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Boomkat Product Review:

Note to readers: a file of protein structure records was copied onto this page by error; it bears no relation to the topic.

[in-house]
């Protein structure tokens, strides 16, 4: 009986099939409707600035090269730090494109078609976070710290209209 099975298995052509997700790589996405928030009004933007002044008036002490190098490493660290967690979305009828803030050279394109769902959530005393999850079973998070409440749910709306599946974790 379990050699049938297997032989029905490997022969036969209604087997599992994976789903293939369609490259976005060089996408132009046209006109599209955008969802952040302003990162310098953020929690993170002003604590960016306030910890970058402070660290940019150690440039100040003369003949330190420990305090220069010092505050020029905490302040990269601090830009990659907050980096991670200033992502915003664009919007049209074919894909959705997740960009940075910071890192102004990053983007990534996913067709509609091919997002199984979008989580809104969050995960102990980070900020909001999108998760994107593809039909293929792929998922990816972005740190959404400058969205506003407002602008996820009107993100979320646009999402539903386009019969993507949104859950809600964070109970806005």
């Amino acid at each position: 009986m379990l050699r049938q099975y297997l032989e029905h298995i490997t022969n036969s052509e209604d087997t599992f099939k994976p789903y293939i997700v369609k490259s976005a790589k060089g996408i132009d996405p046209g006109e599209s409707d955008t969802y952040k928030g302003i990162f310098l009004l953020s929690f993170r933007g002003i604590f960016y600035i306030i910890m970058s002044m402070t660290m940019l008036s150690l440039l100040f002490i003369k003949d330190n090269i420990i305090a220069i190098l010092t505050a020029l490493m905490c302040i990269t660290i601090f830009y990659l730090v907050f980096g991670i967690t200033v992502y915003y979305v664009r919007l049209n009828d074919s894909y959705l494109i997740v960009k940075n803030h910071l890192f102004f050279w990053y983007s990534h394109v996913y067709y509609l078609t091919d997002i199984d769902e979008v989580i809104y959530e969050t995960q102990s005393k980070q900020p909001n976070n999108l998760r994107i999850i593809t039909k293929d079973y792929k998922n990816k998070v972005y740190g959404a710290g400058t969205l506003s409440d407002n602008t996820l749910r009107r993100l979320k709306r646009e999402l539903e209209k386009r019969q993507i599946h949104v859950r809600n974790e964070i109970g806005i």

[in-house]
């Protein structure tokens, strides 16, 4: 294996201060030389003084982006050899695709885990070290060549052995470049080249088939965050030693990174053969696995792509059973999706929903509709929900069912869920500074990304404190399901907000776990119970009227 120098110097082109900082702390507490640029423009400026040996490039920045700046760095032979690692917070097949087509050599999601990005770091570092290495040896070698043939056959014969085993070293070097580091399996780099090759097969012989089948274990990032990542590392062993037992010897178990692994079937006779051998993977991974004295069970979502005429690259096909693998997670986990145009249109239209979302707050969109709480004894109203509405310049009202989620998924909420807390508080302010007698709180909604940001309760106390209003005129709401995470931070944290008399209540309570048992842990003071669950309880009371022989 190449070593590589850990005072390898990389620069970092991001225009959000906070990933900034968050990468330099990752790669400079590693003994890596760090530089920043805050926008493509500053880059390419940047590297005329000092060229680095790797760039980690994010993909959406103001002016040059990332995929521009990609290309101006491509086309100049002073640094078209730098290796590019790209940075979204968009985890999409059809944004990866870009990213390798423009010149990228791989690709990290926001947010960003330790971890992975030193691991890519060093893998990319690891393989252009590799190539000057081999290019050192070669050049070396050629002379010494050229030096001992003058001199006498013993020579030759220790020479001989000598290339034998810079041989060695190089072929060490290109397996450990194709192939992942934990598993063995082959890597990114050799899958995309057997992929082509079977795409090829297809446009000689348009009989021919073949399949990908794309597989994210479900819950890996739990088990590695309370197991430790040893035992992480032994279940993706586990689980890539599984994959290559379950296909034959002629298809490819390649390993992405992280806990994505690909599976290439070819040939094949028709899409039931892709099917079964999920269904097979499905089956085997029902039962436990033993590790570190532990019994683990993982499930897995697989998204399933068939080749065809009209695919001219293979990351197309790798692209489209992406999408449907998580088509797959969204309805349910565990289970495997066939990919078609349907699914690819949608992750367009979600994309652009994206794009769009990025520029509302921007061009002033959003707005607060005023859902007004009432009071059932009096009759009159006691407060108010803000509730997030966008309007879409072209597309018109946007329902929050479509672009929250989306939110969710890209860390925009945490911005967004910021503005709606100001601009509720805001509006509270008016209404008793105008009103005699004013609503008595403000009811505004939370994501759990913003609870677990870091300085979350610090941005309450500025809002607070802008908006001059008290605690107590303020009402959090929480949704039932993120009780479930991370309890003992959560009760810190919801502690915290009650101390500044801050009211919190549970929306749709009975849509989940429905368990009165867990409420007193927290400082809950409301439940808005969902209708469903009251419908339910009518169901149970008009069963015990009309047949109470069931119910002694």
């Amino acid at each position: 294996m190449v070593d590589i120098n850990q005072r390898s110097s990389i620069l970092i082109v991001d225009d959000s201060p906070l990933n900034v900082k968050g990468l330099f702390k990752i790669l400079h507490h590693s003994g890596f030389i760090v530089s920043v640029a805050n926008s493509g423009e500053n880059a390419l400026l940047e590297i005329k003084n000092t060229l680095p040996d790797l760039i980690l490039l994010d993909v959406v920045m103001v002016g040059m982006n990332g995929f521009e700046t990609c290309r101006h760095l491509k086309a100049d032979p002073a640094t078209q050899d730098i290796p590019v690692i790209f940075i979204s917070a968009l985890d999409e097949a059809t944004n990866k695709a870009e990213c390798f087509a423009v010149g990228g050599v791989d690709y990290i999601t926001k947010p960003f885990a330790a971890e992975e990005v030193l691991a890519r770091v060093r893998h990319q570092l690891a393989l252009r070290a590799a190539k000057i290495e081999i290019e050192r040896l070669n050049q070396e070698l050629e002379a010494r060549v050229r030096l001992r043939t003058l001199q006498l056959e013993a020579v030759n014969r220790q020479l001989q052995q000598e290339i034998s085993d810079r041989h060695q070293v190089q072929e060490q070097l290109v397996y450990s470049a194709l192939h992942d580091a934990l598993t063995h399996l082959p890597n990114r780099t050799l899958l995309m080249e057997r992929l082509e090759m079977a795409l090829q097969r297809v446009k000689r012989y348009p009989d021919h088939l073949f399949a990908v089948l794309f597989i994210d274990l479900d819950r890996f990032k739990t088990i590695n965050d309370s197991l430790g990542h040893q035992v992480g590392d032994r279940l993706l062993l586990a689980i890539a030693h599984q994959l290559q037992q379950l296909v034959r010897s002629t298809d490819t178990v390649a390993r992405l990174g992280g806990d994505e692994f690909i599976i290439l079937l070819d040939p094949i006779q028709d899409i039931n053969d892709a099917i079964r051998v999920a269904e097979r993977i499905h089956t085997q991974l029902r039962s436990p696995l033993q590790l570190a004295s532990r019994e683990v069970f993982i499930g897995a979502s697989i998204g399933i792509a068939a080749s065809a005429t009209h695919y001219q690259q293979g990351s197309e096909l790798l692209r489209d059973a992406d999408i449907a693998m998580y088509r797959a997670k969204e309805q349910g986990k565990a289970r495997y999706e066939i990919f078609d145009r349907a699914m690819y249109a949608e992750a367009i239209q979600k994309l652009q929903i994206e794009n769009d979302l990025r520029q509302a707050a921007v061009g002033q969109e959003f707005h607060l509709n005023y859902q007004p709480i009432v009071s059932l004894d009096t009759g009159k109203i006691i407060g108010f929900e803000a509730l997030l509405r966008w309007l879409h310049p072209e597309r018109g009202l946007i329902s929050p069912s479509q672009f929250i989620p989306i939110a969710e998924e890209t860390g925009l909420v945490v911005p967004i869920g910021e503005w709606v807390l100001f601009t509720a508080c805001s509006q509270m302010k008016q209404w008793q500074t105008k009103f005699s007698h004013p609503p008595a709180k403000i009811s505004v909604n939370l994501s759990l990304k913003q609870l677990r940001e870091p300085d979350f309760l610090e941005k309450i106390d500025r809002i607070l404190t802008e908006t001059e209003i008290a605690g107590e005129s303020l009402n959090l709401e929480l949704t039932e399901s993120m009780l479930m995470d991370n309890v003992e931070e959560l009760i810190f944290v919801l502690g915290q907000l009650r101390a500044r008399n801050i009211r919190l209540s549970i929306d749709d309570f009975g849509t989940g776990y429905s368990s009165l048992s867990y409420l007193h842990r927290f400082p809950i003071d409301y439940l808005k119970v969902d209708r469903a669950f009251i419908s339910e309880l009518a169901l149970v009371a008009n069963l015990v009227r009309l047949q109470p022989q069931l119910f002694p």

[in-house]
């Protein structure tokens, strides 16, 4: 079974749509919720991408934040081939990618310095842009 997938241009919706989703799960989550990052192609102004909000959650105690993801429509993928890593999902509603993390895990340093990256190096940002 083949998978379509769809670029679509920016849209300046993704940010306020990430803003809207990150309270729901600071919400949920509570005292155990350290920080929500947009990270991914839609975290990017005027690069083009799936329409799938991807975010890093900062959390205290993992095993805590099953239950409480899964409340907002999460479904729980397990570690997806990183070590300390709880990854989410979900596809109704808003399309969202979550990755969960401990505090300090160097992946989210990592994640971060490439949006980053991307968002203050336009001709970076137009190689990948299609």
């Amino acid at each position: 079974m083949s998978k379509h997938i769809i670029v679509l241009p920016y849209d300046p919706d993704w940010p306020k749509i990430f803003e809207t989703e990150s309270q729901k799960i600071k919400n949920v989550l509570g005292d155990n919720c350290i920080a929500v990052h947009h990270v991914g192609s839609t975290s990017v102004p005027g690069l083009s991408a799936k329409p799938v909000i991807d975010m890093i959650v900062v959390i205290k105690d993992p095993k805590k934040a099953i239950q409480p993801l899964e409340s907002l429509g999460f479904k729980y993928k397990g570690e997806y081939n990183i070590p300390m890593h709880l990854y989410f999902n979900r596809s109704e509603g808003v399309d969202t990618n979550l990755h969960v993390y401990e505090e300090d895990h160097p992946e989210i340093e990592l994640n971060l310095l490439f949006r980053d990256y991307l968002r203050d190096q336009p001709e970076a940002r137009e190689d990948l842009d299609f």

I'm pretty sure that one of these days the fountain of lost folk records is going to run dry, there's got to come a time when there's just no more 'lost gems' to find, but right now they seem to be heading our way left right and centre. Locust is the latest to get on with the crate digging, and somehow they've managed to strike gold with this collection from lesser known 70s Christian folk act Silmaril. As with all records of this kind, it always helps to have a good story behind it, and Silmaril's story is better than most - a band led by Matthew Peregrine, the four met at a Catholic youth retreat and were united by their love of God, but oddly, Peregrine was deep down struggling with his own homosexuality. Believing strongly in the kind of ultra-conservative Christianity the rest of the world loves to hate, he condemned himself to unhappiness, something which is reflected in Silmaril's lyrics. Eventually he would find himself leaving the band and relocating to Houston where he would embrace his homosexuality fully (even starting a gay cowboy band.) but at this time he was deeply troubled, and there's honestly nothing better for writing folk music. Apart from Christianity the band shared a love of Tolkien (hence the name) and mysticism, so you can probably imagine the lyrics occasionally dip into almost Comus-style weirdness, only dragged back into sanity by the Christian leanings at its core. All this is set to the most beautiful instrumentation, performed by Tom Tews and Michael SanFillipo and occasionally helped along by Tews' girlfriend Sharon Larke who contributed flawless haunting vocals. There might be a wealth of olde folk to choose from at the moment but there's something about these crumbling, almost innocent recordings that sets them apart from the others. It might be the story, the hopelessness of the whole affair that makes it sound so magical now, but it's certainly got the tunes to keep you coming back again and again. Traditional in parts and psychedelic sounding in others, this should appeal to fans of the Incredible String Band, Pentangle and more recently re-issues on the Finders Keepers or Numero label, but it also shares a lot with previous contemporary releases on Locust. An important, sad and beautiful record - highly recommended.